Every piece of art is an experience in itself.
Every piece of art is a journey.
And on my journey of Kinnar Art Village, I saw prejudices breaking, ideas changing and love prevailing.
In the city of Prayagraj, historically known as Allahabad, the festival of Kumbh Mela, drew millions of devotes and travellers who came to take a dip at the confluence of the three holy rivers — Ganges, Yamuna and the Saraswati, the latter long dried up and known only in myth — and to catch a glimpse of the holy men and women who camped at the month-long festival.
At this recently concluded Kumbh Mela, the first-ever transgender akhara, the 'Kinnar Akhara' used art to break down social barriers at its Kinnar Art Village.
Giving artists from the LGBTQI+ community a platform where conditions of gender identity or mainstream culture do not apply, the Kinnar Art Village educated and sensitised people about the community's rich history and contemporary significance.
As the curious and the devout along with the lensmen, writers, folk artists, painters, documentary filmmakers, etc, from India and abroad flocked the Art Village, this akhara became a 'paradise' to peep into the inside world of this community.
While I walk around the village, I am greeted by an acrylic-sprayed canvas of Bahuchara Mata, the ancient Hindu goddess of fertility.
She is perched on a rooster after shedding her femininity.
Her marauder is cursed to a life of impotence unless he acts and dresses like a woman for a year.
I encounter artists debating queer issues while dabbling with installations, photographs, paintings, and sculpture echoing themes from mythology to contemporary trans activism.
The other art pieces portray eunuchs in royal palaces during the Mughal era, and contemporary trans activists liberating the queer community.
The focus here is on evocative storytelling as the artists drew out themes from regional folklore and Hindu literary texts rife with stories of gender transformation.
While the colonial legacy reduced India's trans people to lives of misery and estrangement from the mainstream, transgender activist and founder of this first monastic order of transgender people, the ever-radiant Laxmi Narayan Tripathi is encouraging artists to shed their trappings of heteronormativity through this lively art village.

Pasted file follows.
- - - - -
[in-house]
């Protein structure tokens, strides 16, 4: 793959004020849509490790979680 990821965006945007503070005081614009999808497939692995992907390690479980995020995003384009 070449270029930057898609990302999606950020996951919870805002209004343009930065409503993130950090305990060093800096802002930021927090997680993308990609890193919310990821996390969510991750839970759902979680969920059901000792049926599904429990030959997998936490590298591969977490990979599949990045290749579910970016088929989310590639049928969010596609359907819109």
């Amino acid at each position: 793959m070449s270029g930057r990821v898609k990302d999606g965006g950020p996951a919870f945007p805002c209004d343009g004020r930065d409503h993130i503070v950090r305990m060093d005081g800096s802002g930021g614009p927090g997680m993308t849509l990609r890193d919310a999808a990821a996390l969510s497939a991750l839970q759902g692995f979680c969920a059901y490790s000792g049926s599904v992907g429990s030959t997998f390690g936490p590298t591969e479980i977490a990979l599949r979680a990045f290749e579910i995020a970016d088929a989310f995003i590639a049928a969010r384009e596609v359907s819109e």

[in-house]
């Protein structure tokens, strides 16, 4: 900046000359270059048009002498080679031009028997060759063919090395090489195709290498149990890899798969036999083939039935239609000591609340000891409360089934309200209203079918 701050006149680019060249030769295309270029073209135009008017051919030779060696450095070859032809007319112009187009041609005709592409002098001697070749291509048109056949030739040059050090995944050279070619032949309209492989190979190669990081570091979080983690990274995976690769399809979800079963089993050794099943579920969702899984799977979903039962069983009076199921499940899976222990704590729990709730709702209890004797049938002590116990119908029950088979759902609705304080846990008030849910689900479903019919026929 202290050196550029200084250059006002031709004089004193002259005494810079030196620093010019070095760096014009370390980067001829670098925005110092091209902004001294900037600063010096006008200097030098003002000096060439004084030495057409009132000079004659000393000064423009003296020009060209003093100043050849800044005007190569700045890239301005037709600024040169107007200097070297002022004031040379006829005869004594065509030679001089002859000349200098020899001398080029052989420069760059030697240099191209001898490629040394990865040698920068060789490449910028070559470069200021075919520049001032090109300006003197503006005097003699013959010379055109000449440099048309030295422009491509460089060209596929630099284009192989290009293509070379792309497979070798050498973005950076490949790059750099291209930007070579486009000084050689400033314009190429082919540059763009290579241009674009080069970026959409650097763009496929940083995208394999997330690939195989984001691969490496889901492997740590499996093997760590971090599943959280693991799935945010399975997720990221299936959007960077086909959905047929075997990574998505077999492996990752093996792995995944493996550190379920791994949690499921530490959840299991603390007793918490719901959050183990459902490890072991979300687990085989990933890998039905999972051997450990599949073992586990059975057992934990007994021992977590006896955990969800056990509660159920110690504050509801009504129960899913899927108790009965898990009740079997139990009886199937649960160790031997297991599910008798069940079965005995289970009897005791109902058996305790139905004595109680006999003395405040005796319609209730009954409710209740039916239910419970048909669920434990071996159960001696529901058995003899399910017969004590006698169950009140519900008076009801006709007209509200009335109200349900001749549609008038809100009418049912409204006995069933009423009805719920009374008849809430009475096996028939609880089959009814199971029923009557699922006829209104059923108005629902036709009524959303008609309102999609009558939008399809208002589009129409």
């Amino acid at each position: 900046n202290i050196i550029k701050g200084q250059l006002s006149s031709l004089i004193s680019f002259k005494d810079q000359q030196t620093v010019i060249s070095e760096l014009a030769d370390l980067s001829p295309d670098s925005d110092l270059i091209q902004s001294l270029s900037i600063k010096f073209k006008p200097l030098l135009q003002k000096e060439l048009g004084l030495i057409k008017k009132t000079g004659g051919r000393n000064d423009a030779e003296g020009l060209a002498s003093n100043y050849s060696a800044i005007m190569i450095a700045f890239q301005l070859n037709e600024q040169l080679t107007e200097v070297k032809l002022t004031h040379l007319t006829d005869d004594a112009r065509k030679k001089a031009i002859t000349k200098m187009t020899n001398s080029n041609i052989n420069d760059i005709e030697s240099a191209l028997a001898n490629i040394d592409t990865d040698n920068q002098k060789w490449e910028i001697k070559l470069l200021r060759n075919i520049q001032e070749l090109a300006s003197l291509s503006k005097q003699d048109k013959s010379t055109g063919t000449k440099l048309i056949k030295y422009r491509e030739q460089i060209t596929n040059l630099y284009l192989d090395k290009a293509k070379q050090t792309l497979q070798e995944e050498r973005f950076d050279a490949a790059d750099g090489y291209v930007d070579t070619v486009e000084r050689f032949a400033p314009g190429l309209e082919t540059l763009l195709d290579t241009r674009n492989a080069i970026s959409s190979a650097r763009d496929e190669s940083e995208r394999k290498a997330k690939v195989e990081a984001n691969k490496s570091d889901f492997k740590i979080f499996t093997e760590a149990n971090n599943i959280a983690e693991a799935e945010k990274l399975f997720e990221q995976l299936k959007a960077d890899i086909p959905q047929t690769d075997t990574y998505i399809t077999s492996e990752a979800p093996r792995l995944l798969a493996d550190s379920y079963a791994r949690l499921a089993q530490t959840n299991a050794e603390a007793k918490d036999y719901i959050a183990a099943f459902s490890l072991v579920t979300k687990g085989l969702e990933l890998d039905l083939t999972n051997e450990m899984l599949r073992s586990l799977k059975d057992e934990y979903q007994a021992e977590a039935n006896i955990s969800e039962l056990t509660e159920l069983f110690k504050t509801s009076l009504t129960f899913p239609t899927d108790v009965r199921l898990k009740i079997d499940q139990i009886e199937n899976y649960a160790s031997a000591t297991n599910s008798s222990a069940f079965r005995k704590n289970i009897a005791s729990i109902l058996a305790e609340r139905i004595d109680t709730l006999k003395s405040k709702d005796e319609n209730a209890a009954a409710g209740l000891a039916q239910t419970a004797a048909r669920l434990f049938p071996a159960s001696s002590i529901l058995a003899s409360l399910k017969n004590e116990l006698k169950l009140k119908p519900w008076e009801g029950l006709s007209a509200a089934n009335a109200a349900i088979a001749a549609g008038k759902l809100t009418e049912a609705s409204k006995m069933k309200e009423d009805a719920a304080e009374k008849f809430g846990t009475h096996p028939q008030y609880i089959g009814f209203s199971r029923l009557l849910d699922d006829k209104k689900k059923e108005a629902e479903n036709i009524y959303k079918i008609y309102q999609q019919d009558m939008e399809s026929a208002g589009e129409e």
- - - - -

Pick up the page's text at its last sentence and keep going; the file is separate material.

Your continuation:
The idea for this art spectacle originated as early as in 2016 when Mumbai-based photographer Punit Reddy was in Ujjain to understand the trans community's exclusion from the religious mainstream.
Reddy thought it was important to break stereotypes that have relegated trans people to the margins of society.
"The lack of employment opportunities has forced them into sex work, extortion and begging," Reddy says.
He initially planned to have artworks with only religious connotations, but later decided to include secular and contemporary works.
"In an artists' residency, there's bound to be an exchange of ideas and aesthetics. Art isn't one-dimensional," he adds.
One of the artists at the Art Village, Christopher Singh is a practising artist born and based in New Zealand with residencies in China.
At his stay at the Kinnar Art Village, he merged his practice with recyclable materials to create and reuse many of the discarded artefacts and waste distributed at Kumbh Mela.
Nadia Zoubenko, a multimedia artist based in Israel captured scenes from the Mughal era, the life of ancient kinnars, existing within the space of kings and harems, playful as entertainers, artists and sex workers with soil, acrylic, natural fibres, plaster and many more tools to craft her vision.
As transgender artists come out to work, they realise they do not need to hide any more.
They do not need to paint only at night, far from the prying eyes of the world. "Here, we paint without inhibition.
Here, we do not hide," says Sanjana Patil, a 40-year-old transgender artist from Nashik.
I don't know how to pray but I know how to keep the faith and I will thus, just have faith on us, on our society and our time; hoping that all of us are ready for this piece of art.